Monday, July 21, 2008

I'm Going to Get In Trouble For This

I forget where I read it but it was a couple of years ago. A group of writers wanted libraries to charge fees for borrowing their work.

I kind of half agree with this.

A book can take hundreds, if not thousands of hours to write and very few writers ever make more than a pittance. The JK Rawlings, Stephen Kings, etc are amongst the very few exceptions.

A writer's royalties will vary from 5 to 25% depending on their contract with the publishers with most averaging to the lower end of the scale. If you get a 10% royalty and your initial run is 10000 paperbacks at about $6.99 each and you sell all of them (a rare event as most first time writers find their books being remaindered) you will make about $7000. If the book took you 1000 hours to write and get published, you made less than minimum wage.

When a book is checked out of a library for free the writer gets only the initial royalty for the copy that is sold to the library. People are using and enjoying their work and not paying for it.

Here's what the above mentioned group wanted to do. Charge a modest fee for library books in which the writer is still alive, and the fee varies with the age of the book.

My suggestion
A book less than 2 years old $1.00
A book 2-5 years old $.75
A book 5-10 years old fifty cents
A book 10-20 years old a quarter.
Over 20 years old would mean no fee.

The fee would be split up with 20% going to the library, 5% being a fee to handle the money, and the remaining 75% would go to the publisher and the writer, divided between them by agreement. If no agreement exists then the split would be equal shares.


Blogger Mark said...

I could agree with this, writers do need to realize the value of exposure which they get at a library. people will find authors works in the library, decide they like them, then not wait for the library when the new book comes out, they will go buy it. but the rates you list are quite reasonable, so yeah, why not?

1:45 PM  
Blogger Bloviating Zeppelin said...

Hmm. Perhaps. But I do my ultimate part to actually SUPPORT writers: I primarily BUY my books, both fiction and non-fiction. I haven't been to library since I was in high school.


3:43 PM  
Blogger Bloviating Zeppelin said...

Sorry. Make that college. I forgot many plodding hours at a work table.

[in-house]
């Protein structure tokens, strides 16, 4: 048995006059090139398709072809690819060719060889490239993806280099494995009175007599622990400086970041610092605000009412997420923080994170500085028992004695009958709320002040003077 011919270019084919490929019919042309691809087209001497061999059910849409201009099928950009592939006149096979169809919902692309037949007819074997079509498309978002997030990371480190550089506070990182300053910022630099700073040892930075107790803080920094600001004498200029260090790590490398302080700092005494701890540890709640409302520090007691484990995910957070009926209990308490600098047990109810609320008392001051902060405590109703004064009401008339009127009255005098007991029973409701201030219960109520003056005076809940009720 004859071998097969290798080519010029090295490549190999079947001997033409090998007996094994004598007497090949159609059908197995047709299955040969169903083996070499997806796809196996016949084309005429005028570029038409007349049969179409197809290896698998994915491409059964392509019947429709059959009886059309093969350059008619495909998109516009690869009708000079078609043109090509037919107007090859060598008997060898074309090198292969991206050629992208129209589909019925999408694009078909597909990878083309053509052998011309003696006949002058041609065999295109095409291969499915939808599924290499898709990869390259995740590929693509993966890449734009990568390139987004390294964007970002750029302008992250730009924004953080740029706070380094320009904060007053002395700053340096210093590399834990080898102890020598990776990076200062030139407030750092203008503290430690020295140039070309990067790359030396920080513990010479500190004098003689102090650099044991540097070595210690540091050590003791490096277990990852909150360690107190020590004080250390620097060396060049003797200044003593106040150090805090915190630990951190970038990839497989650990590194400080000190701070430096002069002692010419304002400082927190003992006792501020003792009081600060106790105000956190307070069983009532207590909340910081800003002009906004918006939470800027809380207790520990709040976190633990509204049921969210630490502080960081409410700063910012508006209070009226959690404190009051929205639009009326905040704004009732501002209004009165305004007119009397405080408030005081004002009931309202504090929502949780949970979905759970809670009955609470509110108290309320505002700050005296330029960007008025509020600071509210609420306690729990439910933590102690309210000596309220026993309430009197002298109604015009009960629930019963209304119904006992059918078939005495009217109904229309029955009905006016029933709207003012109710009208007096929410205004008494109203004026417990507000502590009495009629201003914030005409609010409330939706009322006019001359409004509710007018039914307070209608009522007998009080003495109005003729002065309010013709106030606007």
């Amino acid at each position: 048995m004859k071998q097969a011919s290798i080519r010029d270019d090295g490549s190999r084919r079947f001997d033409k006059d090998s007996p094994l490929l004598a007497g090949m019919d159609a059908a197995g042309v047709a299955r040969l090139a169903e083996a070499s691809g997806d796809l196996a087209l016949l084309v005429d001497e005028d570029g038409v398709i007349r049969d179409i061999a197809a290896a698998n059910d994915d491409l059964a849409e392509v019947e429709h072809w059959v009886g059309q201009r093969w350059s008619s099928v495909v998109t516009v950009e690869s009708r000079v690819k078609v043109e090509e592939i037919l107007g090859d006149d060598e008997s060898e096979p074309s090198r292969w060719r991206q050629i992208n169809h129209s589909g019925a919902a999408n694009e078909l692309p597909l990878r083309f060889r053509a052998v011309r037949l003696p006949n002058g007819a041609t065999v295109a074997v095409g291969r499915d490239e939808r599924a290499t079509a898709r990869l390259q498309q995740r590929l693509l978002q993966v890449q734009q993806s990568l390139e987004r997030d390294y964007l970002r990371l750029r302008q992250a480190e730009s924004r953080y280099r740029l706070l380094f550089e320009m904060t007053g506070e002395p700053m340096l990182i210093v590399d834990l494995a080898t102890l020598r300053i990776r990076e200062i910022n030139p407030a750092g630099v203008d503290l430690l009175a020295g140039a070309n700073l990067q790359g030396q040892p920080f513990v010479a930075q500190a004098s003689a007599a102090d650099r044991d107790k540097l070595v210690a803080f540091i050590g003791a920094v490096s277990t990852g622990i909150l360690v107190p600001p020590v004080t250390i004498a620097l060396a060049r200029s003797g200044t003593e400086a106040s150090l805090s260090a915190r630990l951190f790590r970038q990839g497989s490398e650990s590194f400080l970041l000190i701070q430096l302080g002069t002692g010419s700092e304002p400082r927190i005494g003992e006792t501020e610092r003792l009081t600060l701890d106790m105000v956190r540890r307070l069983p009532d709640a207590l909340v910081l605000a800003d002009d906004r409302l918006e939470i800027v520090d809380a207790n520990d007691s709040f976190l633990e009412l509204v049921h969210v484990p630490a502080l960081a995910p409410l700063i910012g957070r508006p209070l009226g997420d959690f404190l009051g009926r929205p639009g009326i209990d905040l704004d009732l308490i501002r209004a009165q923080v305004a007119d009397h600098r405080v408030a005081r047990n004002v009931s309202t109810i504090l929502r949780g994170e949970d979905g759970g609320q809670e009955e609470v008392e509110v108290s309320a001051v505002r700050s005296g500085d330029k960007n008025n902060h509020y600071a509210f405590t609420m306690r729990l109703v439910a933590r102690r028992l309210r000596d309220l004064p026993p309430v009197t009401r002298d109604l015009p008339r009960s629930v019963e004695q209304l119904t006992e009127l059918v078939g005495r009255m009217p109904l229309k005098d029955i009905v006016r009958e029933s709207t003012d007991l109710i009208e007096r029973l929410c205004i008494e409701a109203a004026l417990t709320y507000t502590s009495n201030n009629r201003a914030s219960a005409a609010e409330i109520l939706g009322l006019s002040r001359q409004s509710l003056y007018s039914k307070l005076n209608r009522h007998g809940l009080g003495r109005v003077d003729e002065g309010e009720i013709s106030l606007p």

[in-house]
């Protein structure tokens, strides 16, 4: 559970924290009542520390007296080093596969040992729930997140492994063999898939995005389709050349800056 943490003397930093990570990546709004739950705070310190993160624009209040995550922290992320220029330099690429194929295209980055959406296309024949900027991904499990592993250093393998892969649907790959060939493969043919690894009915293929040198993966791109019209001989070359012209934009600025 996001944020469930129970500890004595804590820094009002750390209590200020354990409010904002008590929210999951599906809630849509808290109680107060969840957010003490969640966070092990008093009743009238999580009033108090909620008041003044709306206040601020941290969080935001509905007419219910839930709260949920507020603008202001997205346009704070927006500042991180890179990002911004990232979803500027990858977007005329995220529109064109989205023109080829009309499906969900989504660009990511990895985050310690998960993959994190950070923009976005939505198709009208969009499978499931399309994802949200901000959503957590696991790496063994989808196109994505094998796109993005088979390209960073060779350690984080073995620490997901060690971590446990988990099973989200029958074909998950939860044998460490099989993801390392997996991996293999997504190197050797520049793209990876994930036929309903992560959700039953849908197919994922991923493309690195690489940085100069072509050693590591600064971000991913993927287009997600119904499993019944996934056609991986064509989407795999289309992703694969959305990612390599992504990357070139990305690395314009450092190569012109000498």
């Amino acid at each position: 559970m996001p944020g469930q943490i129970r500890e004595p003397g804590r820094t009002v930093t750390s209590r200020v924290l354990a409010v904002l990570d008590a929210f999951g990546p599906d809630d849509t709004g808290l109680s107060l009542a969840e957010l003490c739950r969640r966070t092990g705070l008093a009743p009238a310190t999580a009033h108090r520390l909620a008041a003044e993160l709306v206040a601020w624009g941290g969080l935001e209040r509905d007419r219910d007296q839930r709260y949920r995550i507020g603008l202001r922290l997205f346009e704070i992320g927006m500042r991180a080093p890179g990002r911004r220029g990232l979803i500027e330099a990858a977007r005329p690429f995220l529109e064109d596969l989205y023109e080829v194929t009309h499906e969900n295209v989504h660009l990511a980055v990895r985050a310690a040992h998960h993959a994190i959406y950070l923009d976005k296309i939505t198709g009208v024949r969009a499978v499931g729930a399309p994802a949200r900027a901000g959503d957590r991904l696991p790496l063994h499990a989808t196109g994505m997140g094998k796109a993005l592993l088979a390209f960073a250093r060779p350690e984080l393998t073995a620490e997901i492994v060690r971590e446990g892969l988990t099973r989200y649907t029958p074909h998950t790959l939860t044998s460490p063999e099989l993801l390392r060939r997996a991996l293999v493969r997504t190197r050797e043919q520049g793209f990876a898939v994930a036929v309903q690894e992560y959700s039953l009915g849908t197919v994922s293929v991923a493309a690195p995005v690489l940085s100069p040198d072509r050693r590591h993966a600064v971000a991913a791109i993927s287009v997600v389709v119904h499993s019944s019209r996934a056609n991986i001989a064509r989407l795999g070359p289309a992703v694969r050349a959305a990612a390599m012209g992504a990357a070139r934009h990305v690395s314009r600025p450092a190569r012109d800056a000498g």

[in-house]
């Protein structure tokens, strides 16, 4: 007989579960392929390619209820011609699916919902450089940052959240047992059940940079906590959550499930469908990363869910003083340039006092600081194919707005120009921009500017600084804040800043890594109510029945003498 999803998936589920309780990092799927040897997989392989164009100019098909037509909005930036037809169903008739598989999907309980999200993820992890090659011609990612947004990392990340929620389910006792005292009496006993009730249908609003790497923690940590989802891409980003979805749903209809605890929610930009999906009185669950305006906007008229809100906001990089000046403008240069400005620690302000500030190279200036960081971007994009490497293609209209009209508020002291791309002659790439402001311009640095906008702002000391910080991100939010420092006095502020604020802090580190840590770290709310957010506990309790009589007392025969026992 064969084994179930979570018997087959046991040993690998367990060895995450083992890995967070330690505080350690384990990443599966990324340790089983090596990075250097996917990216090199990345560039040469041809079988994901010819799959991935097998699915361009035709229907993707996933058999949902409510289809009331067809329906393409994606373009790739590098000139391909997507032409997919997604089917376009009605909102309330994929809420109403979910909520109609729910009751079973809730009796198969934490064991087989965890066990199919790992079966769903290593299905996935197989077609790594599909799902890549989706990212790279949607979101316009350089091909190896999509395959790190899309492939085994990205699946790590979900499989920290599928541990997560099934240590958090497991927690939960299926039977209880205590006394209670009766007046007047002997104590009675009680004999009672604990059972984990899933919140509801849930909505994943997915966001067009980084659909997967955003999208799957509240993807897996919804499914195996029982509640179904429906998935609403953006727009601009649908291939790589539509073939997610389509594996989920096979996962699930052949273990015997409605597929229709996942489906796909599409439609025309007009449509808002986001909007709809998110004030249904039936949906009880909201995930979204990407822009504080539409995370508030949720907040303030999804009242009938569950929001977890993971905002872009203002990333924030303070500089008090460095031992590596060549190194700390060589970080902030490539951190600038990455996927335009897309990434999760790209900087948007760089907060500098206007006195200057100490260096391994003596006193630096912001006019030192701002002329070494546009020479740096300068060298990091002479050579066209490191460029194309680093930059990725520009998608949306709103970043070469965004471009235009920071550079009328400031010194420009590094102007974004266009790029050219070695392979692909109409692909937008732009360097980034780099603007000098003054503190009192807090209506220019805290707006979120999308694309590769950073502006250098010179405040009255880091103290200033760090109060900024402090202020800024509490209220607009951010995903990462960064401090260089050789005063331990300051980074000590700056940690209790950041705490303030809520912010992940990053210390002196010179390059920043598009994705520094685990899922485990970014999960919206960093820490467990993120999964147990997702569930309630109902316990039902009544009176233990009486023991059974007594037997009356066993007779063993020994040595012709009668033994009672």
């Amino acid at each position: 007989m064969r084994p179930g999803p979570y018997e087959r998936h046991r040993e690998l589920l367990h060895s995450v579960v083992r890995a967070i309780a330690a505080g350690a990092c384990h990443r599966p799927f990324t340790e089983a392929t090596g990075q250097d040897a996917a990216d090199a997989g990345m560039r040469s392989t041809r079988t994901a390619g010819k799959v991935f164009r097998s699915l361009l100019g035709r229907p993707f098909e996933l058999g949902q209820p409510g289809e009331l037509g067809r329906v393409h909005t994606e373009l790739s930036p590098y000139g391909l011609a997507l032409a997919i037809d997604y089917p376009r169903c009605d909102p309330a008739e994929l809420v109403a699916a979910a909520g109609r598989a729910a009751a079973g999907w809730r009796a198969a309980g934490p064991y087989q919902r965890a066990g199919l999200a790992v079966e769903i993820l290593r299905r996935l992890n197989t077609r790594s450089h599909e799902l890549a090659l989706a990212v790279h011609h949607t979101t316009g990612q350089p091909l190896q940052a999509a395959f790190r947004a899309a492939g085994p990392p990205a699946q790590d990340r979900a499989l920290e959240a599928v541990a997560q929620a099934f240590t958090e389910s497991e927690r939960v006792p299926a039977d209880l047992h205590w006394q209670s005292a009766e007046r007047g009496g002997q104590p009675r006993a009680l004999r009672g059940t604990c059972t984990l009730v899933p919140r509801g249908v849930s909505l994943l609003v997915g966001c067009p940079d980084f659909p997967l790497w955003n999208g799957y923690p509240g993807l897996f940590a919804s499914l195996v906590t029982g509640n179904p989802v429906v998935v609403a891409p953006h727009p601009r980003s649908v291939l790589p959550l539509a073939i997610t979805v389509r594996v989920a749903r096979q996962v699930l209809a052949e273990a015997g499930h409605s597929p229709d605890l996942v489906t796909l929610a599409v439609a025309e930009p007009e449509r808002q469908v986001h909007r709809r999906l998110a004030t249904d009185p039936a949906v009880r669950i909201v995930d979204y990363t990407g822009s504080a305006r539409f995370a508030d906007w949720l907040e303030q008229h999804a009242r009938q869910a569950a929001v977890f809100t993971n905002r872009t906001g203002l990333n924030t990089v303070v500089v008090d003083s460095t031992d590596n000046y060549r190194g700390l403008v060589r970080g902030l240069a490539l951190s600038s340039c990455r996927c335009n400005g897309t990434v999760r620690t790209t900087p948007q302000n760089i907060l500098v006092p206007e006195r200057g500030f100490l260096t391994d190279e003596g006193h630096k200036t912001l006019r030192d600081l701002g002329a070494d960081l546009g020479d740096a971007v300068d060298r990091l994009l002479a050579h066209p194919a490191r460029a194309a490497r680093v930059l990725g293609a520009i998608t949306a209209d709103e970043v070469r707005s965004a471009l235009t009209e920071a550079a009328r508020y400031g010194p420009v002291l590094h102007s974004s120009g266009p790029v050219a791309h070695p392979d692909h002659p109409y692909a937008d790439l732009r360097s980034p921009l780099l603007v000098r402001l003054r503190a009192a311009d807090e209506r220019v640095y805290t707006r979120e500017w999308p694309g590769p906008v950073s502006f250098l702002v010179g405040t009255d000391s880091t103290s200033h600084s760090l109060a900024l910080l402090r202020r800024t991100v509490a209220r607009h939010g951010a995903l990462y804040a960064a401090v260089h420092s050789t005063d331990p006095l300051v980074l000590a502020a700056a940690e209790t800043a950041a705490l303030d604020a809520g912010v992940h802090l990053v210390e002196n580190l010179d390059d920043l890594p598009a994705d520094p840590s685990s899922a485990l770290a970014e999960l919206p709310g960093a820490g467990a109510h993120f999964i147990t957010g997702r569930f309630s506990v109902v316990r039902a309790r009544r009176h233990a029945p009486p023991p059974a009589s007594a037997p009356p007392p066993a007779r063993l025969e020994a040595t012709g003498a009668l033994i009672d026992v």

3:44 PM  
Anonymous Anonymous said...

My home library is almost as good as the one at the Bible College I attended, and I generally only check out a book from the Public Library to see if I want to buy it for my own or not.

I do like your fee schedule, though.

6:32 PM  
Blogger Z said...

I think about kids who really can't afford the books and might not be able to read them at all if this was enacted, but I sure do see your point.

I KNOW most adults would certainly pay a pittance compared to $24.95 for a hardback. I do try to buy the books I read because I love having them and loaning them out.

Hey, could I charge, too? (smile!)

12:04 PM  
Blogger shoprat said...

Z Excellent point but then, most of the good books for children are more than 20 years old. Yeah you could charge if you sent the money to the writer ;-D

A&C My library isn't growing as fast as it should but it was once quite impressive.

BZ You are supporting writers the right way.

mark good point but the writers' objection still stands.

12:25 PM  
Blogger KurtP said...

So who's going to pay this fee?
I'm already supporting the librabry with my taxes.

You want me to pay for the book and then pay for the priviledge of erading it, too?

Sure am glad I have a Half-Price Books store in San Antonio.

9:14 PM  
Blogger shoprat said...

KP It's not about the library getting money, it's about the writer being paid for the work he did. Like I said early on, I half agree with it because it is a valid point.

9:20 PM  

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